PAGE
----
-        Drawing: this method requires to plot accurately the dimensions of the timbers to determine the intersecting points of the cuts. The next step requires to move those points from the plan view to the elevation view. 

-       -        Marking timbers: the carpenter puts the timber on the full-scale drawing (on the floor, called “l’épure” in French) and moves the points from the drawing to the timber, then turns it to finalize the marking.

      This method can be used only on straight and square timbers.
The general meaning of this word is: moving a point from one context to another.

Friday, October 17, 2014


The training I offer is organized into three parts: beginners, intermediate and advanced.

The beginner section contains all the basic knowledge needed for further learning French scribing. The main objective of this section is to help students acquire the spatial vision and the discovery of the main methods used in "le trait" to be able to determine all the cuts necessary to perform a work of carpentry.
"La herse" (real surface), hip rafter, valley rafter, purlin rafter and jack rafter cuts.

The intermediate part of this study deepens the study of more complex structures.

The advanced part will reach to the most complex part of the French scribing: 

- “le dévers” (rotated timbers) 

- “le croche” (curved timbers).

During this training course you will learn about three techniques used in French carpentry scribing:
- "le rembarrement" (see here what this is)
- "la sauterelle" (see here what this is)
- "l'alignement", which is a mix of the two other methods. (only to advanced)

If you know absolutely nothing about the French Scribing process, be sure to start with the beginner section.


"La sauterelle" is a tool (a bevel square). 

It's also one of the three processes used to find the cuts of the Timbers.

Based on the intersections plans of the faces of the components. 

The results are angles and length. 

This process does not need to put the timbers on the ground plan: we measure the length, set the bevel gauge at the cutting angles and mark them on the timbers.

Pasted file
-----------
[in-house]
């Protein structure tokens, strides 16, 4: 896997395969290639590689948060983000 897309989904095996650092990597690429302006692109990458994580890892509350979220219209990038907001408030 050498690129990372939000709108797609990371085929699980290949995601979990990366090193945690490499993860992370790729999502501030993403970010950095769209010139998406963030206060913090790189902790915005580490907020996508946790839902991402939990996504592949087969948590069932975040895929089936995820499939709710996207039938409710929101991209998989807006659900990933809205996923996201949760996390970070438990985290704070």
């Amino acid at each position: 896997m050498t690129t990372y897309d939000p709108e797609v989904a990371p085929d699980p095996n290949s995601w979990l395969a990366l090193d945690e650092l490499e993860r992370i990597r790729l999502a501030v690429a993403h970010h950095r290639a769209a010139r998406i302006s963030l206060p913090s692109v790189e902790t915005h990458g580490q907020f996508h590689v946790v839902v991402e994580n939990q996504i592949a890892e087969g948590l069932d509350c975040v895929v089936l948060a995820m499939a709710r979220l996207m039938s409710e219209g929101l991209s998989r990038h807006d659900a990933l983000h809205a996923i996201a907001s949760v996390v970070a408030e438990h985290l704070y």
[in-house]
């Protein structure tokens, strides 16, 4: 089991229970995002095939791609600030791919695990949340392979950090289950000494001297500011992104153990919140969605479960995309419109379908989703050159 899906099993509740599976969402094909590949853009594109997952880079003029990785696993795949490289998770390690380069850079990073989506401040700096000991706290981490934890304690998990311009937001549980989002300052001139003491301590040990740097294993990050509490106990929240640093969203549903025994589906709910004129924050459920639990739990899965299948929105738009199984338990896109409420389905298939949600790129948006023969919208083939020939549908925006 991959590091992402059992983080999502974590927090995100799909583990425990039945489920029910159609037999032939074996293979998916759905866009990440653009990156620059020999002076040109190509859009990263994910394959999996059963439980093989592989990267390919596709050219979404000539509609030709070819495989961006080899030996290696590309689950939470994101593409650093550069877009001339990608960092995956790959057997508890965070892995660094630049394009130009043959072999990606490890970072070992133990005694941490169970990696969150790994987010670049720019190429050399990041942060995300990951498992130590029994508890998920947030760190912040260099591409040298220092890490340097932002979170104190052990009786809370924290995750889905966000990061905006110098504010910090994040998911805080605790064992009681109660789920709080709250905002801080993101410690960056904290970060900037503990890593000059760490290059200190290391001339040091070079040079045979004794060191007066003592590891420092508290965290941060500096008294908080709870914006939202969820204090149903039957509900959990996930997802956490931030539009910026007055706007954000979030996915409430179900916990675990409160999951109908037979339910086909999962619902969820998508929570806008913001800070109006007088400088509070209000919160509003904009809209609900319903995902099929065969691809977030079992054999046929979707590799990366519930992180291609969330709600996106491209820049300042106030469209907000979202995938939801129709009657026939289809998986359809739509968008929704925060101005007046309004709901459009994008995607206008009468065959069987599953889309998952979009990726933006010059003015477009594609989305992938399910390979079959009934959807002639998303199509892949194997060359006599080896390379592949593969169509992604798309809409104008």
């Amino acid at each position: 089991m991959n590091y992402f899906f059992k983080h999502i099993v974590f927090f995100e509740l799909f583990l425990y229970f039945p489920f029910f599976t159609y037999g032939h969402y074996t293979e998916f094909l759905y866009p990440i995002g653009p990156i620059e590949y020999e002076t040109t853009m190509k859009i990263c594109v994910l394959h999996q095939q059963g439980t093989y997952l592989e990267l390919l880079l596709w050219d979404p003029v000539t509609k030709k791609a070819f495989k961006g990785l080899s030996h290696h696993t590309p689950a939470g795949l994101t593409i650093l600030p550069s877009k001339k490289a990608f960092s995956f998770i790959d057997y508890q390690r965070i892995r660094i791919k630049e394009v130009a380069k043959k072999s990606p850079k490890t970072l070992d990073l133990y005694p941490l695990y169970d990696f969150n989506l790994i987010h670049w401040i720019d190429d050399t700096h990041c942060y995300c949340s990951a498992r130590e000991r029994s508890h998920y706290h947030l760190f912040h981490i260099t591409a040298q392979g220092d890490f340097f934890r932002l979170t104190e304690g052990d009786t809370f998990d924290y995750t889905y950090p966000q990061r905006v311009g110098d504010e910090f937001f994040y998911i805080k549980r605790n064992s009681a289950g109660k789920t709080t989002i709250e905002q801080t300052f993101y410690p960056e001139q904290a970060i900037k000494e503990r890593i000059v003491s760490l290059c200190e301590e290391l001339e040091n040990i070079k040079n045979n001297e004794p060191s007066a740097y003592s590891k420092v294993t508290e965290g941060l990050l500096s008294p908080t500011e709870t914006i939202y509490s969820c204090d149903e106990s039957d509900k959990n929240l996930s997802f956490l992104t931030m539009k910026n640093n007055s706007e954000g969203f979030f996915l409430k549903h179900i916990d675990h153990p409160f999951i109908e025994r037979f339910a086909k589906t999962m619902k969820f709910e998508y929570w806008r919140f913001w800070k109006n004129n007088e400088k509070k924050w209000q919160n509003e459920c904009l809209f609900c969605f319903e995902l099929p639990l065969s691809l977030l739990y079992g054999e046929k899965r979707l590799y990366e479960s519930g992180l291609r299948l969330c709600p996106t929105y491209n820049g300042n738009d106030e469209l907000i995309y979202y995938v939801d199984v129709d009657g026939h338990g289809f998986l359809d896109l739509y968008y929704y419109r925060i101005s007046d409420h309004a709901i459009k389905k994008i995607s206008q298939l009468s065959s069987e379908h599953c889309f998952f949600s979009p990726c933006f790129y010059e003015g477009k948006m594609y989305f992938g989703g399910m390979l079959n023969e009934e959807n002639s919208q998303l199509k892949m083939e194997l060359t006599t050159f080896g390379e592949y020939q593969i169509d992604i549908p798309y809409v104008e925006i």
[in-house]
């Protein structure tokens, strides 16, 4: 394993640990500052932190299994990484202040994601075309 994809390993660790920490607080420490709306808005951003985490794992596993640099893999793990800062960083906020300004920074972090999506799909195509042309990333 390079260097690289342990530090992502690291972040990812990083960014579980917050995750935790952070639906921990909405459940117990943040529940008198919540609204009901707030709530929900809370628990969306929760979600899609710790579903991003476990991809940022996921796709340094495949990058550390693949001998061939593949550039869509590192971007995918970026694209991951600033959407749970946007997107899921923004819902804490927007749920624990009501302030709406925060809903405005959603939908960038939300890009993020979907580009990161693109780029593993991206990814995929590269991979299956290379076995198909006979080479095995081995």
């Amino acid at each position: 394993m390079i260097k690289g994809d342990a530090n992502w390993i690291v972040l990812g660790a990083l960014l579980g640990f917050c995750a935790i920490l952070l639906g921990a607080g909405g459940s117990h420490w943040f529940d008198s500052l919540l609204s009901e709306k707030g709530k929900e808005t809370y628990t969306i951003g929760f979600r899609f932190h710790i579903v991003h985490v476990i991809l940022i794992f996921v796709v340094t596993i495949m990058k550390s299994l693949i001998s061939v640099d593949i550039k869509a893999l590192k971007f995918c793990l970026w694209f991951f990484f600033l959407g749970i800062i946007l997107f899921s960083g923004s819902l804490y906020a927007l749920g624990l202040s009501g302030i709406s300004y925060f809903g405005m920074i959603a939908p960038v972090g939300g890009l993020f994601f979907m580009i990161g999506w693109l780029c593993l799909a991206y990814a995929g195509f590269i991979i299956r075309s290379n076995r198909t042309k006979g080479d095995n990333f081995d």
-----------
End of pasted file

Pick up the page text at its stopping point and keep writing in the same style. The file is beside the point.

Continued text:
The real name of this tool is “false square” in French, but we carpenters call it “sauterelle”, which means “grasshopper” according to the fact that this tool looks like the hind legs of the grasshopper. 

Many animals names are used in French carpentry terminology. 

The name of the process is “à la sauterelle”.

Unlike the "rembarrement" method, there is no need here to draw the dimensions of the timbers.


My purpose with this blog is to help non-French speaking people to understand our French Timber Framing Traditional Scribing system.

This system called “le trait” or “l’art du trait” is inscribed on the Representative List of the Intangible Cultural Heritage of Humanity, by UNESCO, since 2009.

 “..Scribing is a combination of the graphic processes used in France since the thirteenth century that make it possible to express accurately through the design the actual volumes of a building, its interlocking, and the characteristics of the wooden components…
..Through this process, the carpenter can determine all the components before they are built, however complex they are, and thus be sure that all the assemblies will fit together perfectly when the timber frame is built

The purpose of this blog is to teach you the art of scribing as it was relayed to me by my elders.